There was an almost jaunty, determined spring in the step of Brigade No 1, Western Nepal Division of the People's Liberation Army as they marched into the village of Taratal. Admittedly, most of them were wearing trainers and some 60-year-old Lee Enfield rifles were among the AK-47s they were carrying, but this was definitely an army on a roll. On this, the 10th anniversary of the "People's War", the Maoists claim to control 90 per cent of the country and are set to play a decisive part in the political future of Nepal.
Commander Atack ("Tireless") led his troops on to the village football pitch and, surrounding himself with his personal guards, took the place at the table which the villagers had made ready for him. "When we started the People's War", he began, "we had few supporters and were fighting with spears, knives and muskets. We have now become the guiding light in Nepali politics and are confident that the war will soon end in victory."
When the insurgency began, it was confined to the remote, mountainous areas of Nepal where the Maoists' message was eagerly received by an impoverished and caste-ridden society. Today, the Maoists control vast areas in the prosperous lowlands of Western Terai, on the borders of India. Curfews and shoot-outs occur nightly and bombs go off in cities such as Kathmandu and Pokhara, the centre of Nepal's trekking business. The army admits that it only controls the country's regional capitals and that the Maoists roam freely in the rural areas.
Government buildings lie in heaps of rubble throughout the area. "Without the support of the people", Cdr Atack explained, "the army cannot operate." He might have added "without the fear of the people" as well. Where people have not gone willingly to their side, the Maoists have seized property, abducted children and held public executions as an example to those who defy the political cadres. More than 12,000 have died in the People's War so far.
But the Maoists are aware that their army has reached its limit. "We are confident that we can take any major city in Nepal but, the problem is, we cannot hold them."
At a party plenum last year, the leadership admitted that the capital, Kathmandu, which is encircled by some 35,000 government troops, is beyond their reach. In a pragmatic move taken straight from Chairman Mao's Little Red Book, they have joined forces with the bourgeoisie and made a deal with the other political parties of Nepal to defeat the common enemy, the King, and, once peace is restored, to take part in a constituent assembly.
King Gyanendra is now isolated and has become, among Maoists, democratic leaders, diplomats and journalists, a figure of derision and contempt. Only a few years ago, the King was able to call on help and arms from the US and Britain to fight his Himalayan version of the "war on terror". Today, the international community views the King as the problem. The British ambassador, Keith Bloomfield, has been threatened with expulsion for being outspoken on the subject.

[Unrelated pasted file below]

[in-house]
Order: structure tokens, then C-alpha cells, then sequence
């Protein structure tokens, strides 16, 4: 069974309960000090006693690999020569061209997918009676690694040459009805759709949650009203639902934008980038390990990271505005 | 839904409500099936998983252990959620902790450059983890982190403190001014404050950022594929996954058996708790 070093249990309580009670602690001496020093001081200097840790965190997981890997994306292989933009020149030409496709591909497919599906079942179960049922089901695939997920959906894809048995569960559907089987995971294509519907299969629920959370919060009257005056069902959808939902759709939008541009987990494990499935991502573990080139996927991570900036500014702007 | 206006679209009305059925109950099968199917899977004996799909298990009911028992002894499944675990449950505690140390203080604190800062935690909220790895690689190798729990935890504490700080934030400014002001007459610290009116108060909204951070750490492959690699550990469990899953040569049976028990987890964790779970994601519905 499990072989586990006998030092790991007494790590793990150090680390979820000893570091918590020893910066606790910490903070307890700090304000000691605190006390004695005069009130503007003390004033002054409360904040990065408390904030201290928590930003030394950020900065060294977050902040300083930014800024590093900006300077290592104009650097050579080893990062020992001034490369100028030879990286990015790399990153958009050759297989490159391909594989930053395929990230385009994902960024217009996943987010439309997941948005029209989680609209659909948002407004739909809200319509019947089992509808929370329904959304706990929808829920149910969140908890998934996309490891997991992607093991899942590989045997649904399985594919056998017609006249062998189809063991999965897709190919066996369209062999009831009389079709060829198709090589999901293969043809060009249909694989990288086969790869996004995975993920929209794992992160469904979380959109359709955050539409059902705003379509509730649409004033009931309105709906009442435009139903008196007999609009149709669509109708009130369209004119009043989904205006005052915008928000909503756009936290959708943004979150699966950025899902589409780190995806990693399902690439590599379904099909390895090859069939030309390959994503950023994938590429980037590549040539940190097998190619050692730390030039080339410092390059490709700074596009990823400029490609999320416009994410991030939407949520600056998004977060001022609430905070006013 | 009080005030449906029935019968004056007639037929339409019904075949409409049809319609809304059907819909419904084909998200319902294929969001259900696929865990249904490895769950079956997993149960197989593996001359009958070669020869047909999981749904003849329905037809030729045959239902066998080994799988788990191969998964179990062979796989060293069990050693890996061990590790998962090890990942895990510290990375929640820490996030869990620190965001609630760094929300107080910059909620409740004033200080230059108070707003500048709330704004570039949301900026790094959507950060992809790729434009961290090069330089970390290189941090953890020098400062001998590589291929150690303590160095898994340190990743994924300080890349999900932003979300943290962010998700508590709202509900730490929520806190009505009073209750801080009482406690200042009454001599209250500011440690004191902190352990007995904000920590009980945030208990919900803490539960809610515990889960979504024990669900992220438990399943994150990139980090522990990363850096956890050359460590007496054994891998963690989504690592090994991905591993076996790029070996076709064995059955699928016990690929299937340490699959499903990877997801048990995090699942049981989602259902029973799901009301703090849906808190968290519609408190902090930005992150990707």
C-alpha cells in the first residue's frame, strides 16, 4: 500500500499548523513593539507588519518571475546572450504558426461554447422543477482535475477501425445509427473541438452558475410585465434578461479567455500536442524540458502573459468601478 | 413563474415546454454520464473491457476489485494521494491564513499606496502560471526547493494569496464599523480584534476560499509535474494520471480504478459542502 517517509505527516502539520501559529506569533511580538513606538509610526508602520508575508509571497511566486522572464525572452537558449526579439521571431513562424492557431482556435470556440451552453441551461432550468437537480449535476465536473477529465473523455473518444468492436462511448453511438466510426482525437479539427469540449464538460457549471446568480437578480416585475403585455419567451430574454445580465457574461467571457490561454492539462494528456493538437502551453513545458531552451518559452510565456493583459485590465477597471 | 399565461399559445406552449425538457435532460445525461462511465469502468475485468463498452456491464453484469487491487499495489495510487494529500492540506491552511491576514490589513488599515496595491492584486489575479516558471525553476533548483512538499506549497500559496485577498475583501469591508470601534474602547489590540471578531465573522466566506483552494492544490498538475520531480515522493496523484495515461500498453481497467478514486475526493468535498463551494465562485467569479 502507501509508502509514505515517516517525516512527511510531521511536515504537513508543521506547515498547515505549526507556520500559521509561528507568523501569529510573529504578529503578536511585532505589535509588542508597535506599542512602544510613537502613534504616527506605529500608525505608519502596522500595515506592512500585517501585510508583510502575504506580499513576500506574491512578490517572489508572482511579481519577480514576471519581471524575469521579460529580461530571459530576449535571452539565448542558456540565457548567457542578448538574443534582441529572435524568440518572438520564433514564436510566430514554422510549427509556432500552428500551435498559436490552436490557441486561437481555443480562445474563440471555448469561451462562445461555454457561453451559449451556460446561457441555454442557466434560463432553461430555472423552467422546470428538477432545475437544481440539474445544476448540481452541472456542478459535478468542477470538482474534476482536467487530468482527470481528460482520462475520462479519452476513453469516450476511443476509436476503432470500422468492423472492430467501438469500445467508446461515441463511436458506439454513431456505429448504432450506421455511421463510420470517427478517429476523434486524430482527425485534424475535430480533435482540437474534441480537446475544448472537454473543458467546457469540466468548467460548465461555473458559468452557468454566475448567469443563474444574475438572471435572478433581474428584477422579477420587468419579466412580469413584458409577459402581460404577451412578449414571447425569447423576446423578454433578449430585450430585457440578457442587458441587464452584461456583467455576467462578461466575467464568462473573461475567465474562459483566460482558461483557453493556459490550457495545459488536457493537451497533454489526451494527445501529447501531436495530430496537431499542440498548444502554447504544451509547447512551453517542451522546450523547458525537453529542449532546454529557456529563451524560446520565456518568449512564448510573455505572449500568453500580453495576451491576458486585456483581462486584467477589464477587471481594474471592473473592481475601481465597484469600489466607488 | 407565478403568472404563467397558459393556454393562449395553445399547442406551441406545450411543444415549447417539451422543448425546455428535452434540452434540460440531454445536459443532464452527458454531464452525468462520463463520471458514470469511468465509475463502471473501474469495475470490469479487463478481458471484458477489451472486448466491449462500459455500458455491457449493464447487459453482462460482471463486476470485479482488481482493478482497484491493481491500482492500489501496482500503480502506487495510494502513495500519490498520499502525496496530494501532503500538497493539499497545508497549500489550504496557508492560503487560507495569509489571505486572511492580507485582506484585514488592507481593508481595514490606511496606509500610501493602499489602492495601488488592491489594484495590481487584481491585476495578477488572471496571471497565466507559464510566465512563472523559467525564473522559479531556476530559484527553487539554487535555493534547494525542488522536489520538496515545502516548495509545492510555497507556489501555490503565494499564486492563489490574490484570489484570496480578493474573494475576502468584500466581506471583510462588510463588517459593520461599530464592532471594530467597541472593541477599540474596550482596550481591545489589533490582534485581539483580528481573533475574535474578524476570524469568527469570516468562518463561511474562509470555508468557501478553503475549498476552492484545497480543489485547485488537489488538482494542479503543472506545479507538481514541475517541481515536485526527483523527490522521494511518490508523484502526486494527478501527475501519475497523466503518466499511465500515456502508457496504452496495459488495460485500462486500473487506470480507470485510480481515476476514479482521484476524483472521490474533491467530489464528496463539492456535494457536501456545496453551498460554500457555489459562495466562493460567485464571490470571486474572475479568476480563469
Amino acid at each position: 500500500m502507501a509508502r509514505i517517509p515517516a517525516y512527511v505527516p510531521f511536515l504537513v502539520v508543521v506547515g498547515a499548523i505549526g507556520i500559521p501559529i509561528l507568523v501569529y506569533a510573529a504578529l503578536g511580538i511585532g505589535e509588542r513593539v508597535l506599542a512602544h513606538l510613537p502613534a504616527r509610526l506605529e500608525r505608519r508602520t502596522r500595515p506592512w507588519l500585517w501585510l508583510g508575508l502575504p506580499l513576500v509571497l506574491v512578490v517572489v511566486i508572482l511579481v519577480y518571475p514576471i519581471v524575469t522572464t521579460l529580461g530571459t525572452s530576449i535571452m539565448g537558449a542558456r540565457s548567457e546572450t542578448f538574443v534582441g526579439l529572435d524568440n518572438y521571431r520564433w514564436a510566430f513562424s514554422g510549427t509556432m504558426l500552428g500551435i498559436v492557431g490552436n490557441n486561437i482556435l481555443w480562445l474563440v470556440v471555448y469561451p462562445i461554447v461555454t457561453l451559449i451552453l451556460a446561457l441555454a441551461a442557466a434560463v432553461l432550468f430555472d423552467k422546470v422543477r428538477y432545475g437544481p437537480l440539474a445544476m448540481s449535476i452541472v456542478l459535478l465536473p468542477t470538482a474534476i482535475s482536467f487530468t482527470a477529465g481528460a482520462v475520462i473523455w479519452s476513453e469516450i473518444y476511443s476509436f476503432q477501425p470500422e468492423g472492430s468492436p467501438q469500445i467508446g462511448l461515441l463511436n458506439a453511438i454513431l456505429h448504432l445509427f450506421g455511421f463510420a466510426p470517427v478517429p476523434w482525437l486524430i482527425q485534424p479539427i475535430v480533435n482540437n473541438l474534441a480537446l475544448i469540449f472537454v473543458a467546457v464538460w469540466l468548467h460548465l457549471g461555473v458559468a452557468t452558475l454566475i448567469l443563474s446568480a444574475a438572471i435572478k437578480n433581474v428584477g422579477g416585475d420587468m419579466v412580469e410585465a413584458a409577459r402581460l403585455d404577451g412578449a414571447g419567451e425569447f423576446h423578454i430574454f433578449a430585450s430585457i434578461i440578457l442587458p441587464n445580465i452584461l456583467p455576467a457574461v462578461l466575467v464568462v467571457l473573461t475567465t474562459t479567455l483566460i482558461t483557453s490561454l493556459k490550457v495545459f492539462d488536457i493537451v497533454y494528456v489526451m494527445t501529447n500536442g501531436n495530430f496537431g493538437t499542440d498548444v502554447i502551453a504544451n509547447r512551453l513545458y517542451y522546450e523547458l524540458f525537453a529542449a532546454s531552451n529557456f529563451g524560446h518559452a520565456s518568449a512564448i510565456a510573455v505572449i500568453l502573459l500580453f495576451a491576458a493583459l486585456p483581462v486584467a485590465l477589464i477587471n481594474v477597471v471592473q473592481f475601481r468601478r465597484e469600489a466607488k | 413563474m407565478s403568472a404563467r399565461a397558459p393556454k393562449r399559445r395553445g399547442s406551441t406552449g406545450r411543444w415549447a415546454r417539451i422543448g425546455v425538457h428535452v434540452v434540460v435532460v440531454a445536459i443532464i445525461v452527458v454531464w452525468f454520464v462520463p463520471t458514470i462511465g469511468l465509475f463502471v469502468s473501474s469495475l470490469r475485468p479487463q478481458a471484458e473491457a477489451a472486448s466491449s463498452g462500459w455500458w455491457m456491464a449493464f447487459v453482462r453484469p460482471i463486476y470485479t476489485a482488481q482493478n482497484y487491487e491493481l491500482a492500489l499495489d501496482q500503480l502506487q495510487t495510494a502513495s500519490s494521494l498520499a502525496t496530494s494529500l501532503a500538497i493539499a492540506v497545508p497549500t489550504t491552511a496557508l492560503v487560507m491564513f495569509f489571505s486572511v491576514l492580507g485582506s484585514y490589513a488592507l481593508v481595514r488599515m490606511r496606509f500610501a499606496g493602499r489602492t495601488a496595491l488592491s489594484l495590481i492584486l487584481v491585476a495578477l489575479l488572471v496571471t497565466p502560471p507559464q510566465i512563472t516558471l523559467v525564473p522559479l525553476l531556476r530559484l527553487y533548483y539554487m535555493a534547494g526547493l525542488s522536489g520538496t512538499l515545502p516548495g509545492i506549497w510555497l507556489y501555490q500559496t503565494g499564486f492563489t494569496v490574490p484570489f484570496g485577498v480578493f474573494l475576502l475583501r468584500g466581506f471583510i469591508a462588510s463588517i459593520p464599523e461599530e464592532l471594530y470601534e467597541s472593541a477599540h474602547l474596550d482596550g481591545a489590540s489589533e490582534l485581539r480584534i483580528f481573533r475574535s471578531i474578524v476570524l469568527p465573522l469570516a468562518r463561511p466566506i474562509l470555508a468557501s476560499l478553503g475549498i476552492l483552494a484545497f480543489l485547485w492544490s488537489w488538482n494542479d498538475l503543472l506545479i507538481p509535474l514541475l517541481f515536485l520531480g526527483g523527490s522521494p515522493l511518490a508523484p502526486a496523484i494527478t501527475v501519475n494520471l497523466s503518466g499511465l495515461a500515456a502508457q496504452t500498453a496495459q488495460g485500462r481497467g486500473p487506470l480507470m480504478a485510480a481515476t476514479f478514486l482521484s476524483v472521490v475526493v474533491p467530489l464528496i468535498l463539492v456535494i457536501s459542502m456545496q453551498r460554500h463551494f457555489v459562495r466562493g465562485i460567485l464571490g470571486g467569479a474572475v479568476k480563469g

A year ago, the King sacked the Prime Minister and seized the powers which the kings of Nepal had enjoyed before democracy was introduced to the country in 1990.
Appointing his own henchmen to all key positions of power, suspending human rights such as freedom of speech, he announced that he and the army would sort out the Maoists. His efforts have ended in spectacular failure, alienated his subjects and left the country in military and political stalemate.
As the death toll rises and Kathmandu is paralysed almost daily by strikes and demonstrations, the Maoists and leaders of the political parties say they have no choice but to unite. "What else could we do?" said Ram Sharan Marat, a leader of the centrist Nepali Congress Party. "We have reached an impasse and the King is refusing to budge. Someone has to take responsibility for the country." Mr Marat warns that unless the King climbs down and becomes a constitutional monarch, there is no future for him in Nepal.
The King's attempt to seize political control by holding local elections last week served only to humiliate and discredit him further. The political leaders and Maoists called for a boycott of the elections, candidates were found for only half the posts to be filled and voters stayed away in droves. On election day more police and soldiers than voters were on the streets. Despite the government's threat to shoot at anyone attempting to disrupt the elections, demonstrators marched down the streets shouting "Down with the King!", "Bring back democracy!".
The country is held in a state of political paralysis and terror. So long as the King uses the army to impose his unpopular rule, the war will continue, tourists will stay away and the country's economic prospects look grim. Peace and bold political gestures do not stand a chance.
Sue Lloyd-Roberts's film report on the Maoists and Nepal is on BBC2's Newsnight tonight at 10.30pmReuse content